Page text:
Release Date: Nov 26, 2013
Record label: Night Slugs
Genre(s): Electronic, Techno, Pop/Rock, Club/Dance, Tech-House
Three albums in and the work of Toronto-based producer David Psutka continues to defy genres, considering how his Egyptrixx kicked off as a ghetto-tech project where the guest appearance of DJ Sluggo -- the legendary Dance Mania producer -- made a perfectly logical guest shot. Filled with expansive techno, dark tech-house, serene electro, tribal industrial music, and a whole lot of EDM for loyal Wire magazine readers, the producer's 2013 effort, A/B Til Infinity, remains an album where arguing the overall genre is near impossible. Safe to say that Trentemøller fans will find plenty to love here, as songs such as the title cut and "Disorbita" are all intricate, but not too busy, journeys to the dark side of the dancefloor.
There's much to be said for exploring opposites. With Bible Eyes, his 2011 debut album as Egyptrixx, Toronto-based producer David Psutka took a widescreen approach to his mining of the fertile, boundary-less ground of London dance music label Night Slugs. Bible Eyes ran the gamut from lush to harsh, juxtaposed bass and synth in various contortions, and even toyed with guest vocals.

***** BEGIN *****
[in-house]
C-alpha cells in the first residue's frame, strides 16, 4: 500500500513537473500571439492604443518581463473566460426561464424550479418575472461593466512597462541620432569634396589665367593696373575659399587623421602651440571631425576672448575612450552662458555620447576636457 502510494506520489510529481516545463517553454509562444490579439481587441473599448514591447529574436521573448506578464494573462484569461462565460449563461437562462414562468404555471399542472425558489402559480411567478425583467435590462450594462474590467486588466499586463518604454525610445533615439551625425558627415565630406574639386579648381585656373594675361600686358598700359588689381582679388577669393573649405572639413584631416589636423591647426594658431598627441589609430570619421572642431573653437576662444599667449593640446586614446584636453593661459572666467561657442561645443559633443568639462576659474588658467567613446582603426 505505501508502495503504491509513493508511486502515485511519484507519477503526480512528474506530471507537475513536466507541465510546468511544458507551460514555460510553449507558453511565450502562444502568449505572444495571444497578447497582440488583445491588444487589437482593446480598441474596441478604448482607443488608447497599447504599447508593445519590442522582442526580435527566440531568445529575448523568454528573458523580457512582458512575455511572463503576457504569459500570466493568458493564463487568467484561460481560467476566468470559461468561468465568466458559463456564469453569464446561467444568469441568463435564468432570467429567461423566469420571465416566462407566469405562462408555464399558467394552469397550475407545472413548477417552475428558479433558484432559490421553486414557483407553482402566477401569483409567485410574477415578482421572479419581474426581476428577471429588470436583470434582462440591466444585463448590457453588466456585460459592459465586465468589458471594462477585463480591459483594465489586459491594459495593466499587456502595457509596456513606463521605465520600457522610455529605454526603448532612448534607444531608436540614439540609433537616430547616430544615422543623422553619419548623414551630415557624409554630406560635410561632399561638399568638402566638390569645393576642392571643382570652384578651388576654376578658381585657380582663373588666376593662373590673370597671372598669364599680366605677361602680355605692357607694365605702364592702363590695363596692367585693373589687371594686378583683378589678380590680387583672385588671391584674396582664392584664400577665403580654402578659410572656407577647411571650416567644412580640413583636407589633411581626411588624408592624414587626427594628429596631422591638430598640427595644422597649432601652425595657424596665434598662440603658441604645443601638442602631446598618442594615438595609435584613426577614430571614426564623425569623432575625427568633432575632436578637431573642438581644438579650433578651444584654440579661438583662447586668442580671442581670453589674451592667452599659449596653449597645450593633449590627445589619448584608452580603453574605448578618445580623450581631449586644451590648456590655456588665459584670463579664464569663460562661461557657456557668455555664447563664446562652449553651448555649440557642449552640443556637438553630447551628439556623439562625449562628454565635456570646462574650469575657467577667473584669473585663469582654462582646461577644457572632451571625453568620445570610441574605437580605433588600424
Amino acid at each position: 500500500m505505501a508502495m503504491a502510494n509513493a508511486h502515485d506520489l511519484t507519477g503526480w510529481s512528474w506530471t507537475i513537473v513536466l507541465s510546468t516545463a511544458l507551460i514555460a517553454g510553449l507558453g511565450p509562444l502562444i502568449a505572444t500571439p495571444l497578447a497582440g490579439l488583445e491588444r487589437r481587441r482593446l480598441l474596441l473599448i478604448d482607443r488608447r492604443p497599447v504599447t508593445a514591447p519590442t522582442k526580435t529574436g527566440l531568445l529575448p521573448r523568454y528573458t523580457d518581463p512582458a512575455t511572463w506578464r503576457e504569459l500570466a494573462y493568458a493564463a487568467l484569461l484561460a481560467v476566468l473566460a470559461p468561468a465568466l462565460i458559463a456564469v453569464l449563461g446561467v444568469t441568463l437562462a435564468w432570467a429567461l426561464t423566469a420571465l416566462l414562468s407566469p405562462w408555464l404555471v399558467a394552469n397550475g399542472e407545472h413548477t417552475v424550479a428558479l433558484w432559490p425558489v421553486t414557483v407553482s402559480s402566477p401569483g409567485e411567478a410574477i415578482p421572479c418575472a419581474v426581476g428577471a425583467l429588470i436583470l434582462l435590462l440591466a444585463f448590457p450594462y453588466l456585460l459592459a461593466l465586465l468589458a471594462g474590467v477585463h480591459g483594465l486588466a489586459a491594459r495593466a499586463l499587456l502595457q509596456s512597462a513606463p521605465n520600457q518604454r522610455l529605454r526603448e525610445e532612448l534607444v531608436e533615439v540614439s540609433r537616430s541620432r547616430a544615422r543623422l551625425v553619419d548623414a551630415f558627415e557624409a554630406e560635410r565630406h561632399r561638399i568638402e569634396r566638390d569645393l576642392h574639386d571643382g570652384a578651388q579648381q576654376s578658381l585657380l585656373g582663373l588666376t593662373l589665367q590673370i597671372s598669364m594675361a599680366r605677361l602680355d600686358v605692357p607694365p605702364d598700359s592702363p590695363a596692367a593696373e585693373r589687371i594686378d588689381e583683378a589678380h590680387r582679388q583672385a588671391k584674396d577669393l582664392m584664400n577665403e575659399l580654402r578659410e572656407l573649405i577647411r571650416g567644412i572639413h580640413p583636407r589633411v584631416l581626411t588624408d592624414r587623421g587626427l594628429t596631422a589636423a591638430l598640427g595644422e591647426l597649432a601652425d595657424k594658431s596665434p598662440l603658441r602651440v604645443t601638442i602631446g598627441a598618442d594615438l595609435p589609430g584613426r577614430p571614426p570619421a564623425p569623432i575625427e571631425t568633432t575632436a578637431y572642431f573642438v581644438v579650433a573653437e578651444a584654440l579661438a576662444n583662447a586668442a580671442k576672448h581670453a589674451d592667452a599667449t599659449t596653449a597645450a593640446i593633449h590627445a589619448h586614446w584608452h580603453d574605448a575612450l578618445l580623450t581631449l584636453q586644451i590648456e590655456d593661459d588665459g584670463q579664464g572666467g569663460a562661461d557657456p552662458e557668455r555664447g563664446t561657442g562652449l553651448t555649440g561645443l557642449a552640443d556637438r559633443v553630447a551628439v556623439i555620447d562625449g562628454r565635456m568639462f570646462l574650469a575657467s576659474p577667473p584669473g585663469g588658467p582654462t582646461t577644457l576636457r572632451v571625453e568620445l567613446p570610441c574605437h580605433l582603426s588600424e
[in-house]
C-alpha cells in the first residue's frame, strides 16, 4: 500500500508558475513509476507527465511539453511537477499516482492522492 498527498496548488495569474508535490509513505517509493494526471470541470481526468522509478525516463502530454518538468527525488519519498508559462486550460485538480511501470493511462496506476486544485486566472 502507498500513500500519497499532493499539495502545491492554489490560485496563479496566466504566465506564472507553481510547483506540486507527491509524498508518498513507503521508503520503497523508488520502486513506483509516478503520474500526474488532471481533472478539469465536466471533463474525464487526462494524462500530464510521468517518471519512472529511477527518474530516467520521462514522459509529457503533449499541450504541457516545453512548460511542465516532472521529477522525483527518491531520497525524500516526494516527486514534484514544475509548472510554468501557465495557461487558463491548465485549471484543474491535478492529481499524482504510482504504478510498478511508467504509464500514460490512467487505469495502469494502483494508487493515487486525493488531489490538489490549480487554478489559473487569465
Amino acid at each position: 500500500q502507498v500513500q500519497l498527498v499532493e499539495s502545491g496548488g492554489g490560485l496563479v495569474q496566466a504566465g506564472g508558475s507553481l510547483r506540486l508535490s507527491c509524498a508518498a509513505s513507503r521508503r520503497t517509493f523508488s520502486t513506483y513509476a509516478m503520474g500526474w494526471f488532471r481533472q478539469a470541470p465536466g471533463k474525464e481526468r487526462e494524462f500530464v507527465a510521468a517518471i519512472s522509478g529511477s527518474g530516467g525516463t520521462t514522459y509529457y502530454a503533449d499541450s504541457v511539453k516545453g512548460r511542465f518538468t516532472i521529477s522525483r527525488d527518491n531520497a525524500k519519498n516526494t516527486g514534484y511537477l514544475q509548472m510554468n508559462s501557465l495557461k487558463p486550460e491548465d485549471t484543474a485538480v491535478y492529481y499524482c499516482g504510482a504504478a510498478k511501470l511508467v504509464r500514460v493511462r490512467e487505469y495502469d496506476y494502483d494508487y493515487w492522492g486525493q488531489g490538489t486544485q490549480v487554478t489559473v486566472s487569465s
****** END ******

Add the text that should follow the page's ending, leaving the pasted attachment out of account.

Though his 2010 EP The Only Way Up played an early role in shaping the Night Slugs sound, Egyptrixx is the label's odd man out. He lives in Toronto (not London), his music is less angular than most stuff by Bok Bok or Jam City, and he's not as prolific as his peers. Still, Egyptrixx is arguably the most distinctive of the lot, releasing music that's more psychedelic than it is dancey, especially his 2011 album Bible Eyes.
Toronto-based Night Slugs-affiliated producer David Psutka (a.k.a. Egyptrixx) is back with his second effort, A/B til Infinity, following 2011's much praised debut, Bible Eyes. Described as a "multi-media collaboration with Berlin-based visual artist A.N.F.," the album took shape as a soundtrack to A.N.F.'s graphics depicting "molten off-planet environments, strange underground realms and volcanic caves lined with arrays of fluorescent light tubes."The finished product features a darker, more oppressive sound than Bible Eye's warped synth pop.